The moment of truth
for vice presidential candidate Geraldine Ferraro was her debate against George
H.W. Bush on
How would she, a three-term member of Congress, stand up
against the man who had been ambassador
to China and the U.N, headed the
The high command at the headquarters of presidential candidate Walter Mondale may have been worried. Her own campaign staff may have been concerned. But one person was utterly self-confident: the candidate herself.
I was fortunate to
have worked closely with
Geraldine Ferraro on this historic debate. In mid-September of 1984, the Mondale campaign asked Anne Wexler
(former senior advisor to President Carter) and Bob Barnett (former Mondale Senate staffer and already a leading
Rarely have so few had so much fun in so short a time under so much pressure (Mondale was behind, but with presidential debates ahead, anything could happen -- unless the vice presidential debate was a Democratic disaster). And, of course, this was because Gerry Ferraro was a tough, smart, savvy, fearless, funny woman who was totally authentic -- there was no difference between the public person and the private person. She knew she was carrying the hopes of women everywhere, and she thrived on the chance to make a powerful statement.
My first encounter
with the candidate was on a Sunday
afternoon about two weeks before the debate when Bob Barnett and I lugged two
huge briefing books to her home in
When serious trial debates began a short while later, Gerry Ferraro showed a remarkable ability to assimilate information on a wide variety of subjects and then to articulate her position in a concise form in her own common sense way. She needed grist for her mill, but she didn't need handlers. With each session, we could see her appetite was whetted and that she was savoring the chance to go up against the vice president.
But just as memorable
as the honing of positions was the bantering, self-deprecating atmosphere. One of Gerry Ferraro's wonderful qualities was to keep everyone
loose and not take herself too seriously (even as she knew the importance of
the coming confrontation in the
Bob Barnett, who played Bush in the mock debates, showed up with a colored cloth preppy wristband for his watch. Ferraro developed her own outrageous mock answers which she would slip into serious practice sessions. She told her team that she planned to walk on stage, kiss the vice president on the lips and call him "Poppy." And during the run-up to the debates, when it came out that the Ferraros had substantial net worth and several houses, Barbara Bush remarked that Geraldine Ferraro was a "four million dollar.... I won't say it but it rhymes with rich." Mrs. Bush later "clarified" that she meant "witch." Inside the studio, Ms. Ferraro did a number of riffs about herself (and others who shall go unnamed) on words that also rhymed with rich, always with great good humor.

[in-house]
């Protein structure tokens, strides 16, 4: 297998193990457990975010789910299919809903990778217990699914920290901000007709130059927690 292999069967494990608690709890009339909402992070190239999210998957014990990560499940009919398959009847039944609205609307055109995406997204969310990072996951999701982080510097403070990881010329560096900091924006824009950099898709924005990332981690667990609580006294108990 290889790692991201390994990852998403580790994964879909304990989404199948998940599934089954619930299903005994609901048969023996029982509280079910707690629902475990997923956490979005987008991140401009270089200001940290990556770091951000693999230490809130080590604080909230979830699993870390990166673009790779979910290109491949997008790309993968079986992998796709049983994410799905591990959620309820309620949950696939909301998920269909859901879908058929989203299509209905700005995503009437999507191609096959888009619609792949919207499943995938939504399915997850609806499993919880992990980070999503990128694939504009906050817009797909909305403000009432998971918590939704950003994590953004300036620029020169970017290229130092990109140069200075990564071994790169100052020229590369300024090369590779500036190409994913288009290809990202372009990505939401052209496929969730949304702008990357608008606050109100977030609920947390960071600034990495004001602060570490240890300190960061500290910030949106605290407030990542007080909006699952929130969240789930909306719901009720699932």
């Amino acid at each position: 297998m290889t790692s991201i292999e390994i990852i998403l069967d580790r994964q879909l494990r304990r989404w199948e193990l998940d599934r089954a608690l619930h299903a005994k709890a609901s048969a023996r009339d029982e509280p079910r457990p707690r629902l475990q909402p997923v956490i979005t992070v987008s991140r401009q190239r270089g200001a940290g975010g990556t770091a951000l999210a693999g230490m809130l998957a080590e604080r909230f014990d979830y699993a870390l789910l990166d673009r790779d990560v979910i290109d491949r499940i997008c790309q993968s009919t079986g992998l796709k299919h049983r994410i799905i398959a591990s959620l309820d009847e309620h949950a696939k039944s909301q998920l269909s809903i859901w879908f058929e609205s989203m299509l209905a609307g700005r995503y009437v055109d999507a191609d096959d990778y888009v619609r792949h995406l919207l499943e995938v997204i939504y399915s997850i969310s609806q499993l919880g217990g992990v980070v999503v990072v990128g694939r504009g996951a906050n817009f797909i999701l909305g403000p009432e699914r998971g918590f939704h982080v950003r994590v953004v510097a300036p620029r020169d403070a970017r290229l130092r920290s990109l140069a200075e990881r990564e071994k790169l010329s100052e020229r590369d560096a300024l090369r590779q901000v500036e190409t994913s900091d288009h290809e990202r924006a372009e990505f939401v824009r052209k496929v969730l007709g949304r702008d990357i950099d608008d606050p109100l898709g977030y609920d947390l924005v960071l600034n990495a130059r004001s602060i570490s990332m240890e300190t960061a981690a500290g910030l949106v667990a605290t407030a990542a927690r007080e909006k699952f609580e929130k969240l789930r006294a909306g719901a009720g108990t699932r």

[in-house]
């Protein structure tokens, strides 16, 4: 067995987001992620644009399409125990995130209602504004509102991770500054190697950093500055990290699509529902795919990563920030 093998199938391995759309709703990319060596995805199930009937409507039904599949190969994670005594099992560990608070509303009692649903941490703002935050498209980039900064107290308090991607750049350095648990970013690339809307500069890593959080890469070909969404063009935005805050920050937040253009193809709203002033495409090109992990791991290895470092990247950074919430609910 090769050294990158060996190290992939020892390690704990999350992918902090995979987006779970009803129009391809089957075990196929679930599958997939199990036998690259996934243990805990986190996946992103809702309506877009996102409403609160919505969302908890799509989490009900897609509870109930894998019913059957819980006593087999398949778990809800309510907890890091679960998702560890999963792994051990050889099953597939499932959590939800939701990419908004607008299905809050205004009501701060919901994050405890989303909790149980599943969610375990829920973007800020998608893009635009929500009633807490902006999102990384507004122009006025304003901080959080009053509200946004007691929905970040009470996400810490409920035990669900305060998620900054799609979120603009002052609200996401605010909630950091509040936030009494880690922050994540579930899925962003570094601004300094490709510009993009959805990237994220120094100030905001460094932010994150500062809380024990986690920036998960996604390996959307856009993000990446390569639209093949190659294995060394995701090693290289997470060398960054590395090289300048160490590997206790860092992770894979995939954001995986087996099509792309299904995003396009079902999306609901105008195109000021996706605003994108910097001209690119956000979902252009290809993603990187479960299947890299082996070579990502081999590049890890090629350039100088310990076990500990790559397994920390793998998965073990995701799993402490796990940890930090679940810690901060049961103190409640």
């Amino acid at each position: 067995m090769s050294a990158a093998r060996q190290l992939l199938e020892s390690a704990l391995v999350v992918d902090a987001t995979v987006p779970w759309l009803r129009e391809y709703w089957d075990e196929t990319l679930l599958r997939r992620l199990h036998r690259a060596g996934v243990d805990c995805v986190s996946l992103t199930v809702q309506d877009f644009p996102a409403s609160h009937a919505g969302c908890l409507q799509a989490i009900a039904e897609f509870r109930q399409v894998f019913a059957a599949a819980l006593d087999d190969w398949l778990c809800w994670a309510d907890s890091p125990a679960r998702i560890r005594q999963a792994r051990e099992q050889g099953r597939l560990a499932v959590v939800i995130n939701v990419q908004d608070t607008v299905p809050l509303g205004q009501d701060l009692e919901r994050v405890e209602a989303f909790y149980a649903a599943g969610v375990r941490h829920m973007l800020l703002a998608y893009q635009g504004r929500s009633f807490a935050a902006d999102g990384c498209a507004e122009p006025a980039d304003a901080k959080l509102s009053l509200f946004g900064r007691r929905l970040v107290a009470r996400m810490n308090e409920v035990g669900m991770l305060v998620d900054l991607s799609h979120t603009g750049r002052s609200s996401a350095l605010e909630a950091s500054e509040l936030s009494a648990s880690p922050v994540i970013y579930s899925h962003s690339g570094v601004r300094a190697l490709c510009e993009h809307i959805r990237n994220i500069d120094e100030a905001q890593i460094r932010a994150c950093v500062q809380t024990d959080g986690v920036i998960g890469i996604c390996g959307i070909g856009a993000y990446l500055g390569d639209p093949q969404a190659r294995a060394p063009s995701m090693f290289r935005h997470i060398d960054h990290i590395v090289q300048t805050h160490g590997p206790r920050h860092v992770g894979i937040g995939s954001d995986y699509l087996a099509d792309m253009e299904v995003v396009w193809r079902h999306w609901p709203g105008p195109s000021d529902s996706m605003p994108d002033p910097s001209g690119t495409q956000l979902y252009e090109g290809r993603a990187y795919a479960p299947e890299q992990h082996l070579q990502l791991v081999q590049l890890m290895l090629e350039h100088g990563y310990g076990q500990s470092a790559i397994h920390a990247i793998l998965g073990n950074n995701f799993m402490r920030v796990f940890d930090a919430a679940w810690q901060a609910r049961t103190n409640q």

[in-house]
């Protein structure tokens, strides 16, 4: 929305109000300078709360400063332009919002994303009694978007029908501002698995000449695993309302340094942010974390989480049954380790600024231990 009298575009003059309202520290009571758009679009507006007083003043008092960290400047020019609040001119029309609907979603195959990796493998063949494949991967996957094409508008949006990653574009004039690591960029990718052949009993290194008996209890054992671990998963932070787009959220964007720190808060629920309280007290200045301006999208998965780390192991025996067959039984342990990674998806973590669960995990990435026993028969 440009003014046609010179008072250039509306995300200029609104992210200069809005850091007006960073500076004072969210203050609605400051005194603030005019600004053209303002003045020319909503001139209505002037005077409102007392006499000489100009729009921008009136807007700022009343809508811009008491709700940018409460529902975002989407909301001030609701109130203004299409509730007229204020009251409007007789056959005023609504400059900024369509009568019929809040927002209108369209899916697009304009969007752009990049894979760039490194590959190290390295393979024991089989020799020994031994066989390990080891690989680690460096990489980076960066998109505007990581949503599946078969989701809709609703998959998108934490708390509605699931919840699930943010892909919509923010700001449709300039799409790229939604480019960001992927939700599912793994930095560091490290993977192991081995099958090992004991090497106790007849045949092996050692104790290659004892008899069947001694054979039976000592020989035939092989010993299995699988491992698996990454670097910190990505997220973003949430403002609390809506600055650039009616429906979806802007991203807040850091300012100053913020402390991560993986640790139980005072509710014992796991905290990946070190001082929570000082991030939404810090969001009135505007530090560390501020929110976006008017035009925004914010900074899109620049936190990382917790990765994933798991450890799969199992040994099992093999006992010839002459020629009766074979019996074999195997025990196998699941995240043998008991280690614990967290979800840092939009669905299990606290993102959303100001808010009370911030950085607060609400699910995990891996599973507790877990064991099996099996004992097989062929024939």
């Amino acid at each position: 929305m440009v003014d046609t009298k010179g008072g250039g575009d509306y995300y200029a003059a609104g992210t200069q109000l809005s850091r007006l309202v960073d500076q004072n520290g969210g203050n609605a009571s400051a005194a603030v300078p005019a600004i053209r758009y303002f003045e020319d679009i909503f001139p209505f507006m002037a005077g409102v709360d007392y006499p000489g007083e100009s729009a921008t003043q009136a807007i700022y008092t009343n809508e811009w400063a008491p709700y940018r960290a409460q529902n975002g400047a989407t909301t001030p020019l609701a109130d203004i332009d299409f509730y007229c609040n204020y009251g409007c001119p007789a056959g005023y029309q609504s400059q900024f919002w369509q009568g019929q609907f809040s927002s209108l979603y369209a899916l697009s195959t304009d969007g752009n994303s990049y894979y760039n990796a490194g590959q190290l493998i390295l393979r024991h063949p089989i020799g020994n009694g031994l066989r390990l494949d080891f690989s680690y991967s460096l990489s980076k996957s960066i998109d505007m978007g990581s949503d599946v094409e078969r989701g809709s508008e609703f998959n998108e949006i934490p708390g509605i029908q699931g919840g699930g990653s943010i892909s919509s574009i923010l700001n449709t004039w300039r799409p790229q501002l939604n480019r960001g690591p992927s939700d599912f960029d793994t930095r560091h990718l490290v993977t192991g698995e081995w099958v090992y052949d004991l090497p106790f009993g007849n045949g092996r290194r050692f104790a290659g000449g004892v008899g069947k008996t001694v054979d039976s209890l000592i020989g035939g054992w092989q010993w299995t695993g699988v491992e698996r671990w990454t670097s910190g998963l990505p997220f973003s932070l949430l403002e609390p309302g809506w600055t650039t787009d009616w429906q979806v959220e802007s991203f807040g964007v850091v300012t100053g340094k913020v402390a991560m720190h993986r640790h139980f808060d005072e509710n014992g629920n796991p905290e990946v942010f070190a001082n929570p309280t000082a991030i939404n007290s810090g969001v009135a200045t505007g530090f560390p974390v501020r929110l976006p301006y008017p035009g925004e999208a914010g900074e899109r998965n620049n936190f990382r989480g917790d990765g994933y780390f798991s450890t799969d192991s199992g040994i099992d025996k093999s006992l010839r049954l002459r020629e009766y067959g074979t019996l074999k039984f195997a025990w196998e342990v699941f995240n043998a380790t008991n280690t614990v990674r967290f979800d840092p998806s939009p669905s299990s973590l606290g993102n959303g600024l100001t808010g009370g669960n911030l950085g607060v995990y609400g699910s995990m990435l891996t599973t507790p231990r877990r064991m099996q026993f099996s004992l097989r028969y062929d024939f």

The debate itself
showed that Gerry Ferraro's
self-confidence was well-founded. With poise, humor and substance, she went
toe-to-toe with the vice president for 90 minutes.
Afterwards, instant polls showed the debate a draw, and that was the view of many other commentators. But a draw for a three-term congresswoman against someone with Bush's vaunted resume.....
The most famous line of the debate, of course,
was Geraldine Ferraro's. The vice president began an answer by saying:
"Let me help you with the difference, Ms. Ferraro, between
In the years after, I would see Gerry Ferraro at this occasion or that. I had only worked for her for a couple of weeks in a minor role, but she was always warm and enthusiastic and full of that smart, savvy humor which she displayed so unfailingly during the debate episode. Like so many who knew her so much better, I will greatly miss this pioneer in American politics.
After the debate was over, Vice President Bush remarked into a still open mic that he had "kicked a little ass." Given the expectations before the debate, I felt, along with so many others, that it was actually the other way round.
Image credit: Associated Press
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